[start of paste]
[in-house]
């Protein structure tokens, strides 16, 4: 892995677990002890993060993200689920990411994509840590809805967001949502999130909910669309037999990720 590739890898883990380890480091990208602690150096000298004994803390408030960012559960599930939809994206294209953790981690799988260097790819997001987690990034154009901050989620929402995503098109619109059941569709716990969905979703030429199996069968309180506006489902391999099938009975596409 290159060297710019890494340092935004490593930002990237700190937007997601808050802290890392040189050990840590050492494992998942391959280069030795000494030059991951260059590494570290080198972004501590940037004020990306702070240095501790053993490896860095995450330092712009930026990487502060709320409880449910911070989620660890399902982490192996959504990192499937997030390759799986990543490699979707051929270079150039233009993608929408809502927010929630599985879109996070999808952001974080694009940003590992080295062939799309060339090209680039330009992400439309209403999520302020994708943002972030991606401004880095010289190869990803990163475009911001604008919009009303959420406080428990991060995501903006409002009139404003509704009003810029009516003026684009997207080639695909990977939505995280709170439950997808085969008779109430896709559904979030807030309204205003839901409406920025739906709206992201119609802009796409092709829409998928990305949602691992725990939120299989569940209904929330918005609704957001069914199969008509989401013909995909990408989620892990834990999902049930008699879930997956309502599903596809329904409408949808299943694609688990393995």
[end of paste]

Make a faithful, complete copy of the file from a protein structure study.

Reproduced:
[in-house]
């Protein structure tokens, strides 16, 4: 892995677990002890993060993200689920990411994509840590809805967001949502999130909910669309037999990720 590739890898883990380890480091990208602690150096000298004994803390408030960012559960599930939809994206294209953790981690799988260097790819997001987690990034154009901050989620929402995503098109619109059941569709716990969905979703030429199996069968309180506006489902391999099938009975596409 290159060297710019890494340092935004490593930002990237700190937007997601808050802290890392040189050990840590050492494992998942391959280069030795000494030059991951260059590494570290080198972004501590940037004020990306702070240095501790053993490896860095995450330092712009930026990487502060709320409880449910911070989620660890399902982490192996959504990192499937997030390759799986990543490699979707051929270079150039233009993608929408809502927010929630599985879109996070999808952001974080694009940003590992080295062939799309060339090209680039330009992400439309209403999520302020994708943002972030991606401004880095010289190869990803990163475009911001604008919009009303959420406080428990991060995501903006409002009139404003509704009003810029009516003026684009997207080639695909990977939505995280709170439950997808085969008779109430896709559904979030807030309204205003839901409406920025739906709206992201119609802009796409092709829409998928990305949602691992725990939120299989569940209904929330918005609704957001069914199969008509989401013909995909990408989620892990834990999902049930008699879930997956309502599903596809329904409408949808299943694609688990393995």